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The Labor Department said the number of people filing first-time claims for unemployment increased by 8,000 to 480,000 last week, far above Wall Street’s estimates of 455,000.

And the other news, percolating up from the denser pages of the economics journals announces the imminent default of Greece on its debts, shaking the Euro zone like an earthquake, especially since also in line for defaults are those other places which, exactly as the US did, went in for a debt-fueled building boom in the last 15 or so years: Spain, Italy, Portugal, Ireland and… and even the UK.  All the dominoes lined up to do an American-style swoon, for pretty much the same reasons – greed, fiscal folly, hubris.  And of course our All-American swoon has only just begun, despite the weekly encouragements about recovery emanating from the White House or Wall Street mavens, for whom keeping the shell game going as long as possible is either financially or politically necessary:  Americans are not to be trusted with the god-awful truth, and besides they’re already quite angry now.   Mollify them with happy smile lies while the credit card companies, caught in the liquidity squeeze jack up the interest rates, banks tack on new charges and goose the old ones, loans are on terms too costly for anyone but fools, and the economy – or what’s left of it – congeals and freezes.

Everyone on Wall Street is fixated on The Number.

The bank bonus season, that annual rite of big money and bigger egos, begins in earnest this week, and it looks as if it will be one of the largest and most controversial blowouts the industry has ever seen.

So the DOW Jones dipped to 10K almost, having climbed back from 6.6K nadir of a mere 11 months ago.  Aside from the massive infusion of unaccountable TARP slush funds and other interventions to allegedly avert a Depression, nothing really fundamental has changed since then, except of course for more lost jobs, defaulted mortgages, closed businesses, nose-dived retail sales, and other less than happy-face matters.  However, also in the financial pages items is the most important matter of just how much Lloyd Blankfein, of the instantly turned-around profit-making Sachs Goldman, is going to reward himself for the year’s amazing work.  Will it be 100 million, or more or less.  This news is important because his cohorts in the Wall Street game will peg their self-chosen payout to what he does.  No cojones bigger allowed, but can’t be too much smaller or you’ll get notched down on the Big Board Balls game.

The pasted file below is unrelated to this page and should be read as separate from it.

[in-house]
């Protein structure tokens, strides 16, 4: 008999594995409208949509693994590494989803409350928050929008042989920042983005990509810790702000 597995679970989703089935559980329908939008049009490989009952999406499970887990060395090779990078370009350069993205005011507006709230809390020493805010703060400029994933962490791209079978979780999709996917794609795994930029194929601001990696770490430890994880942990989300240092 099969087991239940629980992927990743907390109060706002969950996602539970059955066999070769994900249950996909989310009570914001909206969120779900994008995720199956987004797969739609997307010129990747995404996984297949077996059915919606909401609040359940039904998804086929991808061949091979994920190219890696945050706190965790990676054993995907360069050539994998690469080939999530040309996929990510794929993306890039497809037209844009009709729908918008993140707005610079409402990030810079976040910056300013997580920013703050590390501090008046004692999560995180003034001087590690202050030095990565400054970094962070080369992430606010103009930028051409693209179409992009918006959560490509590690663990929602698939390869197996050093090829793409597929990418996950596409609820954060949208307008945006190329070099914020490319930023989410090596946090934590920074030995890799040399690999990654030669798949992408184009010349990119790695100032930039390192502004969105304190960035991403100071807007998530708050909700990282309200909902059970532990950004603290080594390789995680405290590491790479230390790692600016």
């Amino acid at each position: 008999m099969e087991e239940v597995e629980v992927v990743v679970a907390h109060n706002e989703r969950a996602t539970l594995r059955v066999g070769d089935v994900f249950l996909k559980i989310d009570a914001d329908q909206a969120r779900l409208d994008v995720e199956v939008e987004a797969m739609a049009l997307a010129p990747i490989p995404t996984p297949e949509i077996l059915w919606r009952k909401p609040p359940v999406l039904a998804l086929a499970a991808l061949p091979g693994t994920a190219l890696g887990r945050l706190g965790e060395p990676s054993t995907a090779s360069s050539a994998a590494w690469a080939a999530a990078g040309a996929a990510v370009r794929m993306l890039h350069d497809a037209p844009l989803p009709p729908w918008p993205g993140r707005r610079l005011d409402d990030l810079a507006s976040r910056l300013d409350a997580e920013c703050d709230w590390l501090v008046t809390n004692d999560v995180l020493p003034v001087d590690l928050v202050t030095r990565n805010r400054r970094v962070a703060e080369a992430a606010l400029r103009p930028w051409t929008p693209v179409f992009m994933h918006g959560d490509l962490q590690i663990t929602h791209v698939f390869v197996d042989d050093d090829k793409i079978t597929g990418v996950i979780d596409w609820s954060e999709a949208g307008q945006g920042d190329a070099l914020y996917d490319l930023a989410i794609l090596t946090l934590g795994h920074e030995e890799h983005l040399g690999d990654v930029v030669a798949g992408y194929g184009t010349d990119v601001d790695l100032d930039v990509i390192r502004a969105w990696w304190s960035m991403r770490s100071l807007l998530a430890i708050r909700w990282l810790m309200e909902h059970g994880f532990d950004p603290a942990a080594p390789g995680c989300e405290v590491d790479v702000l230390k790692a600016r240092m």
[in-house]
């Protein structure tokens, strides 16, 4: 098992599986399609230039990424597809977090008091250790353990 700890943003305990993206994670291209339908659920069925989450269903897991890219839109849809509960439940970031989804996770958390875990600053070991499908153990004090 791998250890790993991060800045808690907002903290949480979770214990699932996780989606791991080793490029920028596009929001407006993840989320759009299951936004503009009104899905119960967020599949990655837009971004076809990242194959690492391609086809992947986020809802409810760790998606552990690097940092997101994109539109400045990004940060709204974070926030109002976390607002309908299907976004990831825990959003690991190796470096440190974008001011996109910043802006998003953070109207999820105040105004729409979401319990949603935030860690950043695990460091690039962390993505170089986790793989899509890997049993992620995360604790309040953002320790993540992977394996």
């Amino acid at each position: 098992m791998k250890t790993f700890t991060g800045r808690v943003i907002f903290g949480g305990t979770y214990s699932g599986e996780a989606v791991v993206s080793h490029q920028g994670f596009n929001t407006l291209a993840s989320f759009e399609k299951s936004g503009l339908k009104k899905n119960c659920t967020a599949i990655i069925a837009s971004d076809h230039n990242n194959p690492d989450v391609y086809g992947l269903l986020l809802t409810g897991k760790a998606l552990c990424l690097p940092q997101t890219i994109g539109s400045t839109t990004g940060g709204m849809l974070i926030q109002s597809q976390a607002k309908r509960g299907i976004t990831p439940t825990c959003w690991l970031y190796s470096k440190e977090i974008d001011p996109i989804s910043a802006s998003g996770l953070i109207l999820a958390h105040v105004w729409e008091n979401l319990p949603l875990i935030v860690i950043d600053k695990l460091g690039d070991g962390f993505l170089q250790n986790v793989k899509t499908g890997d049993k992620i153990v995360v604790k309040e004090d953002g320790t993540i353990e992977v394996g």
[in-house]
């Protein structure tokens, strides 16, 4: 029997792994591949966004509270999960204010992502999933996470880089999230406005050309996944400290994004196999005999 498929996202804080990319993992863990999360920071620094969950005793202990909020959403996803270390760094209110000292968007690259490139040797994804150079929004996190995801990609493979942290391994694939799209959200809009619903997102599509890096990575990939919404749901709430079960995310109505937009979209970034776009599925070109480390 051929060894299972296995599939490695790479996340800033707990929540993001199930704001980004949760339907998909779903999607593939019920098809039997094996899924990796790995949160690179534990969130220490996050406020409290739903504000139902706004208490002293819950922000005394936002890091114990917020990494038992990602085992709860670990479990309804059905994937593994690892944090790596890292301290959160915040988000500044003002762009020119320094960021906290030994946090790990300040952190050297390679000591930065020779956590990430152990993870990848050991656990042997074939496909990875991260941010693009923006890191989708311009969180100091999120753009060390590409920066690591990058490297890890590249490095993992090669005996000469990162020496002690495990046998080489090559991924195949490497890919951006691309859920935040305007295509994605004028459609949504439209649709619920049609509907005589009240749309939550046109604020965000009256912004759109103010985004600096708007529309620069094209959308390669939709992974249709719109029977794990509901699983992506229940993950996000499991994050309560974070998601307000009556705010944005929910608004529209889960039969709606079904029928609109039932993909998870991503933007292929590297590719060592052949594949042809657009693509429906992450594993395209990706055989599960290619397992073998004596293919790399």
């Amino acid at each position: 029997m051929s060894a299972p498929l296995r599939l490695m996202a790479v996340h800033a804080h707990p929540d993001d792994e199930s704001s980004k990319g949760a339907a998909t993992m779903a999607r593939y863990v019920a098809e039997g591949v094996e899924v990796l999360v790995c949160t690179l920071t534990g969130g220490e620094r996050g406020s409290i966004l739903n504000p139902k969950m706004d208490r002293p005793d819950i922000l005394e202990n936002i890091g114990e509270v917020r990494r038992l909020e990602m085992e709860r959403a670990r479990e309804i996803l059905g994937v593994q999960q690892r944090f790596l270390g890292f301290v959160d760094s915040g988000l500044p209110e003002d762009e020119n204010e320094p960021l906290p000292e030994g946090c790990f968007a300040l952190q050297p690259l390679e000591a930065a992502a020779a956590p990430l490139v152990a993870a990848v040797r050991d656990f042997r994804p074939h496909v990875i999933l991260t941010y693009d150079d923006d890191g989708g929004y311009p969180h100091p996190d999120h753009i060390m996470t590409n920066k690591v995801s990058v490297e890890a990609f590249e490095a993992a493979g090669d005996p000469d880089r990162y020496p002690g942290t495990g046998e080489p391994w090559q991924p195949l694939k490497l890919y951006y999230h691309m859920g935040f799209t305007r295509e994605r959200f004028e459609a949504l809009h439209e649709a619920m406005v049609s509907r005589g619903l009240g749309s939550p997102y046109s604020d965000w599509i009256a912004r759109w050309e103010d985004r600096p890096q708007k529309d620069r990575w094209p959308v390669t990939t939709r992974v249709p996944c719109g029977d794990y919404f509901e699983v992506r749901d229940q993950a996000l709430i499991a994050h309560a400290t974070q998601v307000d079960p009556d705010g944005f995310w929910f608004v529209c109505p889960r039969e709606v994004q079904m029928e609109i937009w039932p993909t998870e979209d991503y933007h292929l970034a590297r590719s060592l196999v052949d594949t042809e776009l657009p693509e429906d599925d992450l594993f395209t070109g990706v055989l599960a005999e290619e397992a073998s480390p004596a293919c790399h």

Pigs at the trough

Not to be outdone by the honchos of Wall Street, the arts world weighed in with its own bid for out-of-tune-with-the-times award, and at Sotheby’s auction a one-of-six copies sculpture by Alberto Giocometti went down with the gavel at a mere 96 million bucks, plus commission of another 8.6 mil, making for a grand total of 104.6 and the largest single sales figure at auction ever.  The previous record holder, trailing at only $100,000 less, was a Picasso.

The buyer was anonymous, rumored perhaps to be a Russian tycoon.  In a world of fast and loose money all this fits, though the morality of it all eludes some.  To some it seems all a particularly cruel form of, well, bullshit:

UPDATE Feb. 6 2010

Goldman Sachs’s chief executive, Lloyd C. Blankfein, was granted a $9 million bonus on Friday, all in deferred stock, ending weeks of speculation about how he would be rewarded for his remarkable — and controversial — success in running the Wall Street giant over the past year.

The award is well below the $68 million bonus Mr. Blankfein received in 2007, even though 2009 was a record year for the Wall Street bank.

Note the phrasing here: “was granted” by – well, who does the granting? Lloyd Blankfein, CEO, who at the board meeting puts his balls on the table and says “kiss” and they do. And note the drastically diminished number, done as a momentary concession to the political moment wherein awarding himself the rumored 100 million would have seemed gauche. I am sure in the tiny print hidden in the paperwork there’s some manner in which the sum he was properly due, in the minds of Wall Street honchos, is accommodated. Appearances are everything, as these financial thugs know well, as do their tailors.

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